Unfortunately, money supply trends veered off path several years ago as a useful summary of the overall economy. Thus, to keep the Congress informed on what we are doing, we have been required to explain the full complexity of the substance of our deliberations, and how we see economic relationships and evolving trends.

There are some indications that the money demand relationships to interest rates and income may be coming back on track. It is too soon to tell, and in any event we cannot in the future expect to rely a great deal on money supply in making monetary policy. Still, if money growth is better behaved, it would be helpful in the conduct of policy and in our communications with the Congress and the public.

Did money ever become “better behaved?” Of course not, as it was just as unreasonable to suggest then as it would be to do so now twenty years later. We need look no further than Greenspan’s own words in June 2000 to settle that issue:

The problem is that we cannot extract from our statistical database what is true money conceptually, either in the transactions mode or the store-of-value mode. One of the reasons, obviously, is that the proliferation of products has been so extraordinary that the true underlying mix of money in our money and near money data is continuously changing. As a consequence, while of necessity it must be the case at the end of the day that inflation has to be a monetary phenomenon, a decision to base policy on measures of money presupposes that we can locate money. And that has become an increasingly dubious proposition. Read more and more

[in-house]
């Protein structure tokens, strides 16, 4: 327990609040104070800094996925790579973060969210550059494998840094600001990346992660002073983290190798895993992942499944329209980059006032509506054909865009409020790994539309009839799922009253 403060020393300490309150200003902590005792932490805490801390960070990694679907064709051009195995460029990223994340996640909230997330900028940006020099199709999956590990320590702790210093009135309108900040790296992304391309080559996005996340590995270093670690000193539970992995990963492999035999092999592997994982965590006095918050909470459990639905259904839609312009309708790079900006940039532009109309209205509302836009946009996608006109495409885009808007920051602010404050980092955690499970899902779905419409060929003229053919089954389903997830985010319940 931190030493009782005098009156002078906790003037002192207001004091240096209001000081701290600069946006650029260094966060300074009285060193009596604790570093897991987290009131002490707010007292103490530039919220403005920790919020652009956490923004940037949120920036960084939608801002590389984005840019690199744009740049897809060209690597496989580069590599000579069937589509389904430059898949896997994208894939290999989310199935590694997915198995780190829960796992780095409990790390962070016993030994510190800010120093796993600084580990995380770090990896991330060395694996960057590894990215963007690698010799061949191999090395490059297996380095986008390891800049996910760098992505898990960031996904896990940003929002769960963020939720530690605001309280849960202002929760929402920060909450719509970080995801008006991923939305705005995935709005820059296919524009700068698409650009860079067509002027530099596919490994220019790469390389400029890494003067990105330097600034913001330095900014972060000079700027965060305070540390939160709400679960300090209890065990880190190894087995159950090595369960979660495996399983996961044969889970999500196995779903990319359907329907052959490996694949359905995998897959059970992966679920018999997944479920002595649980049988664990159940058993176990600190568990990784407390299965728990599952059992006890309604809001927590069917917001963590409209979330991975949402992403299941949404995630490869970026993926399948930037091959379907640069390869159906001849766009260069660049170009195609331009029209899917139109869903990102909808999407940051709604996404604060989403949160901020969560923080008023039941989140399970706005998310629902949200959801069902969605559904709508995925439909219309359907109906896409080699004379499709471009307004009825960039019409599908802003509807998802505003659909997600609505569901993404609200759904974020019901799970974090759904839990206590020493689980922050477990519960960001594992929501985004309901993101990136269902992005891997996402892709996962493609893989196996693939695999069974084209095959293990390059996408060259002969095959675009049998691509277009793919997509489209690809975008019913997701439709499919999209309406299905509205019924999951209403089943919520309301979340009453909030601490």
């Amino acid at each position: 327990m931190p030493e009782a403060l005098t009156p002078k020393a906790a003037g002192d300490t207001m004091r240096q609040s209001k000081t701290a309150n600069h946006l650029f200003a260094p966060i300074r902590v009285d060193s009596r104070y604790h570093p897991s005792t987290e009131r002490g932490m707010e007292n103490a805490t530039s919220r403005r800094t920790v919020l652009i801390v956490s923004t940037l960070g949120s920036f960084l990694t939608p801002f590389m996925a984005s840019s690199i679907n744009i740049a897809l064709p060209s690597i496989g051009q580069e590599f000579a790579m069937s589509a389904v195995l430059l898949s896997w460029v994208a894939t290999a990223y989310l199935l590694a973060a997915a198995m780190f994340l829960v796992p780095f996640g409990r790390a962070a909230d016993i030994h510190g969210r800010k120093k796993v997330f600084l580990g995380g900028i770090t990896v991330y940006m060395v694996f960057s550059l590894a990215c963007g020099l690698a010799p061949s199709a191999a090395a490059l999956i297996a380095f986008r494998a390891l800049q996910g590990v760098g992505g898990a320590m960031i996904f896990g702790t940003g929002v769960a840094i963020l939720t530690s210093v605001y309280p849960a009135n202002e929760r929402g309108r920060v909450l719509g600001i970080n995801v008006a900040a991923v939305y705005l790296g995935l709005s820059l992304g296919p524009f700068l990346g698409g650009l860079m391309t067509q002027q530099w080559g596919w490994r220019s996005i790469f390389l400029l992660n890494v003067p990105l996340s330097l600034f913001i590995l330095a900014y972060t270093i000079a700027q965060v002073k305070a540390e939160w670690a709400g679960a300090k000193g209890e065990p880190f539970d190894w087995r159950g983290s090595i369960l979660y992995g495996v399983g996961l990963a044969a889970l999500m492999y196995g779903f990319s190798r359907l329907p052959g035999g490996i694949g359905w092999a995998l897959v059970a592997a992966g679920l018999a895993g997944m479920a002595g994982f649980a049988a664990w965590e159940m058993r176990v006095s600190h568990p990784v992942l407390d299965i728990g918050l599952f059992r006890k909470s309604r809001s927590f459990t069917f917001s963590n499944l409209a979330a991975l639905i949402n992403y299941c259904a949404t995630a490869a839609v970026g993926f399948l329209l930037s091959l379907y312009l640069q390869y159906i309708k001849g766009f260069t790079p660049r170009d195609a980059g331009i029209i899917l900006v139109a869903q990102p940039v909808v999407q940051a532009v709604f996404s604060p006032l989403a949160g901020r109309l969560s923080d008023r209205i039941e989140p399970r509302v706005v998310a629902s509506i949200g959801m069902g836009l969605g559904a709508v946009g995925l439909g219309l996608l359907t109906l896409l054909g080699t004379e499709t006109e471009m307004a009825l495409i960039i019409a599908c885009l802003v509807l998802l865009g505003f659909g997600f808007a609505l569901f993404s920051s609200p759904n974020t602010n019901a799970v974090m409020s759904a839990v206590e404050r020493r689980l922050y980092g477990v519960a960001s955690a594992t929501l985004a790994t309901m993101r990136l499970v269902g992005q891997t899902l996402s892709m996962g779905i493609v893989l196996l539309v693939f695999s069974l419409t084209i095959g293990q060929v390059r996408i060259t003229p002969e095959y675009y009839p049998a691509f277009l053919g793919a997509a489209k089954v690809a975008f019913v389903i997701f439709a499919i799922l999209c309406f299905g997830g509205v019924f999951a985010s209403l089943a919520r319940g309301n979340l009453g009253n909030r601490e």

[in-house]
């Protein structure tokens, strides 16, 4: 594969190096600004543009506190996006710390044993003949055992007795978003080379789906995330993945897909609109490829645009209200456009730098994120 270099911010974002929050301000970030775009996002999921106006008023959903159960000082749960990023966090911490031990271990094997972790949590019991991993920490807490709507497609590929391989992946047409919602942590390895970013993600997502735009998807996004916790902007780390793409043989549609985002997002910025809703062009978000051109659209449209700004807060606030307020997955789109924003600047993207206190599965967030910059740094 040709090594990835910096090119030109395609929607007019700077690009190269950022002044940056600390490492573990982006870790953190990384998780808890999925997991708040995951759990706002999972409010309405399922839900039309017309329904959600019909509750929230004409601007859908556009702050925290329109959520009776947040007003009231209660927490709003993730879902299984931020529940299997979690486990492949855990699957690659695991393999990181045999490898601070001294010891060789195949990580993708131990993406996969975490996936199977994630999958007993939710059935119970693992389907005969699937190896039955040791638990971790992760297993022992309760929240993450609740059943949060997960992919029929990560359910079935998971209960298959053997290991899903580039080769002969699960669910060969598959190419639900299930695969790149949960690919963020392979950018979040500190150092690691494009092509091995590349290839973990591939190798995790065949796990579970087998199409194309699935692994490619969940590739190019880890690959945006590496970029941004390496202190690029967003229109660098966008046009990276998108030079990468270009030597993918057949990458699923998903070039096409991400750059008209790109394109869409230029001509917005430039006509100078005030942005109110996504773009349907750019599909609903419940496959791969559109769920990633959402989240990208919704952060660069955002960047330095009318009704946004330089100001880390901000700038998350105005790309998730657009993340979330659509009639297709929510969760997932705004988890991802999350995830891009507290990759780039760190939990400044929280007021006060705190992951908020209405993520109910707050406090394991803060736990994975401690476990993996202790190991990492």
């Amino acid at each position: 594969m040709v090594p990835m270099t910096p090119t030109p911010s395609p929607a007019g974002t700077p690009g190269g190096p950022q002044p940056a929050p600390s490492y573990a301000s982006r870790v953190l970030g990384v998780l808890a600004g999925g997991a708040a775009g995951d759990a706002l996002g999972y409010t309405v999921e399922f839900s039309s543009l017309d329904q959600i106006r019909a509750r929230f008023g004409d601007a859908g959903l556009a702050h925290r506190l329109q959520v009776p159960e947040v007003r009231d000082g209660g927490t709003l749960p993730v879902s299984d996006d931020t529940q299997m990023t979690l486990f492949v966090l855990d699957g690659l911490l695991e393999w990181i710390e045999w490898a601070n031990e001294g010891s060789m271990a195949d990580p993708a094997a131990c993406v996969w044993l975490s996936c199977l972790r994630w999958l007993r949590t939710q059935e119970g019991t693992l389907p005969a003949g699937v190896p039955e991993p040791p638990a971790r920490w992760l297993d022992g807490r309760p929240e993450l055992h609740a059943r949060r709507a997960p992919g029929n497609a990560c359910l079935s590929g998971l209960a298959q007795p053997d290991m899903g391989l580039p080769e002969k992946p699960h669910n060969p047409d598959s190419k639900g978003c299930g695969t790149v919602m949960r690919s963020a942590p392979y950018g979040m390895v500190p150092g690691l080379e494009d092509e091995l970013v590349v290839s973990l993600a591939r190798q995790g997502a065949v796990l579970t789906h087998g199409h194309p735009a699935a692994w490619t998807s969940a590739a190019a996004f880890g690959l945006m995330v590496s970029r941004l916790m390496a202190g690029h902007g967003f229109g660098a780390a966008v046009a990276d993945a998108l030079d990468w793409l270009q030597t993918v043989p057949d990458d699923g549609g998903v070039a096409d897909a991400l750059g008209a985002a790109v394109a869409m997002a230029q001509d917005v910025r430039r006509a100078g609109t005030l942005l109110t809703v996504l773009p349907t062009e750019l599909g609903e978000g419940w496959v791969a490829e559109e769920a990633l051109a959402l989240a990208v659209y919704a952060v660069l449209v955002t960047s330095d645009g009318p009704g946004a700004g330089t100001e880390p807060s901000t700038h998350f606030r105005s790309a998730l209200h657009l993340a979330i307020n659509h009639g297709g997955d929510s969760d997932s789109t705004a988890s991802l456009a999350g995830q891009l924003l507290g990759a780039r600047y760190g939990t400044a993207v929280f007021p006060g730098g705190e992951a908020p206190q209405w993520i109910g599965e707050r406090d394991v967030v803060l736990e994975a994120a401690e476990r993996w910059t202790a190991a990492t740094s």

I found Greenspan's recent conversion to sound banking rather delightful. He now feels that all the risk models are useless and all banks should have 20-30% equity reserves instead. All rather uplifting.

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That level of equity would make a lot more sense at it would require a more sound business model for banks. The risk weighting system (which is flawed and allows too little capital for housing) has never been operated correctly or competently. The leverage allowed for residential housing is completely mad for what is little more than some land with a depreciating house.

There needs to be a lot of regulatory changes for housing. Most houses on the market are rotting pieces of shit that have never been maintained properly since construction. Not really a sound asset to put $1m into, nor risk free like banks and regulators would have you think based on the risk weightings.

I made some similar points about risk weightings and bank capital in this article - http://www.interest.co.nz/opinion/80760/gareth-vaughan-argues-if-we-look-banks-housing-loan-exposure-financial-stability

The reason that some banks may be forced to shrink in real operations is because first they know they are vulnerable to RWA expansion through nothing more than the reverse process of what they undertook in 2012. As volatility rises without a realistic ability to hedge against it, RWA’s will be under pressure to be re-evaluated far less favorably.

To wit (h/t and thanks to M. Simmons):